Judging by the recent predictions made by Make Consulting in their global forecast, the gust of wind sweeping through the world is expected to grow in strength. Earth\’s wind turbines are set to double their capacity by 2027.
The United States is one of the leading countries when it comes to wind power, but by 2022, expansion is now expected to be a threshold – and then tapered off as current tax rates are phased out. However, forecasts are still extremely positive, as several other markets are on the rise.
China is the crouching tiger in this example. Wind power at sea is expected to increase by more than three gigawatts per year between 2022 and 2027. In southern and central America, Argentina, Brazil, Colombia, Mexico and Peru are planning investments that will increase capacity by 14 percent per year.
According to those same consultants, the Middle East and Africa will have an annual triple of its capacity until 2027. Only in Saudi Arabia is a contract equivalent to 1.2 gigawatts. However, Make Consulting warns that some markets may scare risk-conscious investors. Among the countries that are experienced to be insecure are Turkey, Argentina, Egypt and Iran. But even Austria and South Africa are being considered with some scepticism by investors, as their regulations have been felt as weak in recent years. But overall, global development is promising.
In Europe, the trend towards wind power is at sea, especially in Sweden, Denmark, Great Britain and Ireland. According to the researchers, half of the country\’s new offshore facilities are being built. For France, Germany and the Netherlands, the corresponding figure is ten percent. Over a ten-year period, a quarter of all new wind power produced in Europe is expected to come from offshore installations.
For a strong illustration of Northern European interest in this question, one does not need to look away from the shores of Norway and Sweden where the Norwegian company Fred Olsen Renewables planning to build 44 new wind turbines.
A country that has been rather late to this big boom in wind energy is France, but they are slowly catching up with the homework needed to jump on the gust of wind.
Wind energy represents 4% of French electricity production and about 20% of renewable energy produced in the country. The latter are still dominated by hydropower, which uses the driving force of rivers. But the potential of hydropower is stagnating, with the main resources already being exploited.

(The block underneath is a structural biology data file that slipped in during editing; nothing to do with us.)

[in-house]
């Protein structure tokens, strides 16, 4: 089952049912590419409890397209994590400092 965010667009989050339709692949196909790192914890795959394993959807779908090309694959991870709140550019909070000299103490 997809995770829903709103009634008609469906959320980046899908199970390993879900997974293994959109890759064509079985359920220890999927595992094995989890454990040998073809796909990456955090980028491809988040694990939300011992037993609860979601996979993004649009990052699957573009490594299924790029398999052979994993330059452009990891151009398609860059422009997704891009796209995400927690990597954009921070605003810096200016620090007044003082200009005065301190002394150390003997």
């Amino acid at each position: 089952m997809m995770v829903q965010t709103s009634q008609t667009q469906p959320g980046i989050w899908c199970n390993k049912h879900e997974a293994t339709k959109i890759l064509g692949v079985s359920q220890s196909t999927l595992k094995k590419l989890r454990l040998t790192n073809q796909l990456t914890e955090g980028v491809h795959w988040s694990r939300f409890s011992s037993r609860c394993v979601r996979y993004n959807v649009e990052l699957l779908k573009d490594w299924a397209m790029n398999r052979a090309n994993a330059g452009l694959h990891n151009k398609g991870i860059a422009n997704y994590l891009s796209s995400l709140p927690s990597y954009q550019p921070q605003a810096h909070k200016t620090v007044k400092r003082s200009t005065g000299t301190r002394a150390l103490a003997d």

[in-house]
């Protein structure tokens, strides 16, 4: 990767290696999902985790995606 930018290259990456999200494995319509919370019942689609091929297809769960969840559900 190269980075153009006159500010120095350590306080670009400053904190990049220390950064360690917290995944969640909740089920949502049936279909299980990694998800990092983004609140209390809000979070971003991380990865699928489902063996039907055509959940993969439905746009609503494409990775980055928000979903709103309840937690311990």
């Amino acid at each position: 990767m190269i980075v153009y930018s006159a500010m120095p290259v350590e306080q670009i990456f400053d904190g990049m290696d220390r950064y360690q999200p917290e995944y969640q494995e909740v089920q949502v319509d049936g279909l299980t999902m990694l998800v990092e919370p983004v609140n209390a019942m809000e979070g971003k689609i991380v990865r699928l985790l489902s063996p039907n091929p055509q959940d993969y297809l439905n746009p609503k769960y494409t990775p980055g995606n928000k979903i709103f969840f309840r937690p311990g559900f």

Wind energy is still in its infancy and opens interesting perspectives. Moreover, if the world average is close to 4% seen in France, some countries go much further. In Europe, Denmark produces more than 40% of its electricity from wind turbines, followed by Spain (around 20%) and the United Kingdom (almost 13%).
In France, the wind farm currently consists exclusively of onshore wind turbines installed over the last 10 to 15 years. Its capacity of 13.4 GW at the end of 2017, increases by about 1 GW per year. Continuous development, but below the targets set by the state.
Due to the inevitable barrier to this sweeping force, in the form of climate change, a world facing this obstacle should make sure to lower carbon emissions under all possible circumstances. The advantages are in the phase of cliché, but that does not mean that they aren\’t powerful as a necessity in response to the elephant in the room; wind is free and ubiquitous and should be taken advantage of. Perhaps, as we\’ve seen in the world, it could be a solution to the geopolitical challenges in the form of maintaining a continuous oil supply as major powers vie for control in the Middle East and elsewhere. A thought or two could really make Earth sustainable in this regard.
Daniel Vice – Evolvera: always changing, always evolving.